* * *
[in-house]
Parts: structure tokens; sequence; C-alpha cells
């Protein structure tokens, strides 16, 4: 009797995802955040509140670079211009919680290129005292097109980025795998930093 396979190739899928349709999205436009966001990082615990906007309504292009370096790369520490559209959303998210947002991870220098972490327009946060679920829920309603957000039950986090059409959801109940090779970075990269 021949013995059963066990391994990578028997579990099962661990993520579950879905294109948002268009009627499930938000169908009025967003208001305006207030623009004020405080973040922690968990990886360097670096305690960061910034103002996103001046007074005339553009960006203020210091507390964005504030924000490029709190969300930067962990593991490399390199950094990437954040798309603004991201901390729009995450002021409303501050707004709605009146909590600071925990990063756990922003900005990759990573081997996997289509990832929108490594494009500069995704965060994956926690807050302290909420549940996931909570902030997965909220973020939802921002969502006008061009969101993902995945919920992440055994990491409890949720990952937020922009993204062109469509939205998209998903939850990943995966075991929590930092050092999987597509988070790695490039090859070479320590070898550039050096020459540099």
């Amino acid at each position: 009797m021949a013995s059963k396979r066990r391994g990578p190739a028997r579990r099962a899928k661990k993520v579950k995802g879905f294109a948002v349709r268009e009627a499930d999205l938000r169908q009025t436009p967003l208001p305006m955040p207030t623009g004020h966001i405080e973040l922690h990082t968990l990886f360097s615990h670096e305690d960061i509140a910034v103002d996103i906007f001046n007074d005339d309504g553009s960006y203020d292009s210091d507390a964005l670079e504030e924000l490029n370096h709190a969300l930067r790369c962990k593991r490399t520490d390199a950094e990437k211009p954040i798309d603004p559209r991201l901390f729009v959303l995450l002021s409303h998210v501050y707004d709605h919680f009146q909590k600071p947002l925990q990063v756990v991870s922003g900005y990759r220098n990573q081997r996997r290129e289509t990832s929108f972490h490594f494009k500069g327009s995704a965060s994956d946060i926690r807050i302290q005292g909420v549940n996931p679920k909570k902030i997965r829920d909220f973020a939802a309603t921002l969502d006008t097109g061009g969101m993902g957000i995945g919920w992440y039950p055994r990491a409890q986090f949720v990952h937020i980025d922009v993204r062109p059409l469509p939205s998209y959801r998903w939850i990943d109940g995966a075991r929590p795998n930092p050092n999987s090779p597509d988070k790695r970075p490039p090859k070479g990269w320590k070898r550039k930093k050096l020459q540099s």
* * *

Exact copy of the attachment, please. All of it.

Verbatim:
[in-house]
Parts: structure tokens; sequence; C-alpha cells
């Protein structure tokens, strides 16, 4: 009797995802955040509140670079211009919680290129005292097109980025795998930093 396979190739899928349709999205436009966001990082615990906007309504292009370096790369520490559209959303998210947002991870220098972490327009946060679920829920309603957000039950986090059409959801109940090779970075990269 021949013995059963066990391994990578028997579990099962661990993520579950879905294109948002268009009627499930938000169908009025967003208001305006207030623009004020405080973040922690968990990886360097670096305690960061910034103002996103001046007074005339553009960006203020210091507390964005504030924000490029709190969300930067962990593991490399390199950094990437954040798309603004991201901390729009995450002021409303501050707004709605009146909590600071925990990063756990922003900005990759990573081997996997289509990832929108490594494009500069995704965060994956926690807050302290909420549940996931909570902030997965909220973020939802921002969502006008061009969101993902995945919920992440055994990491409890949720990952937020922009993204062109469509939205998209998903939850990943995966075991929590930092050092999987597509988070790695490039090859070479320590070898550039050096020459540099």
């Amino acid at each position: 009797m021949a013995s059963k396979r066990r391994g990578p190739a028997r579990r099962a899928k661990k993520v579950k995802g879905f294109a948002v349709r268009e009627a499930d999205l938000r169908q009025t436009p967003l208001p305006m955040p207030t623009g004020h966001i405080e973040l922690h990082t968990l990886f360097s615990h670096e305690d960061i509140a910034v103002d996103i906007f001046n007074d005339d309504g553009s960006y203020d292009s210091d507390a964005l670079e504030e924000l490029n370096h709190a969300l930067r790369c962990k593991r490399t520490d390199a950094e990437k211009p954040i798309d603004p559209r991201l901390f729009v959303l995450l002021s409303h998210v501050y707004d709605h919680f009146q909590k600071p947002l925990q990063v756990v991870s922003g900005y990759r220098n990573q081997r996997r290129e289509t990832s929108f972490h490594f494009k500069g327009s995704a965060s994956d946060i926690r807050i302290q005292g909420v549940n996931p679920k909570k902030i997965r829920d909220f973020a939802a309603t921002l969502d006008t097109g061009g969101m993902g957000i995945g919920w992440y039950p055994r990491a409890q986090f949720v990952h937020i980025d922009v993204r062109p059409l469509p939205s998209y959801r998903w939850i990943d109940g995966a075991r929590p795998n930092p050092n999987s090779p597509d988070k790695r970075p490039p090859k070479g990269w320590k070898r550039k930093k050096l020459q540099s």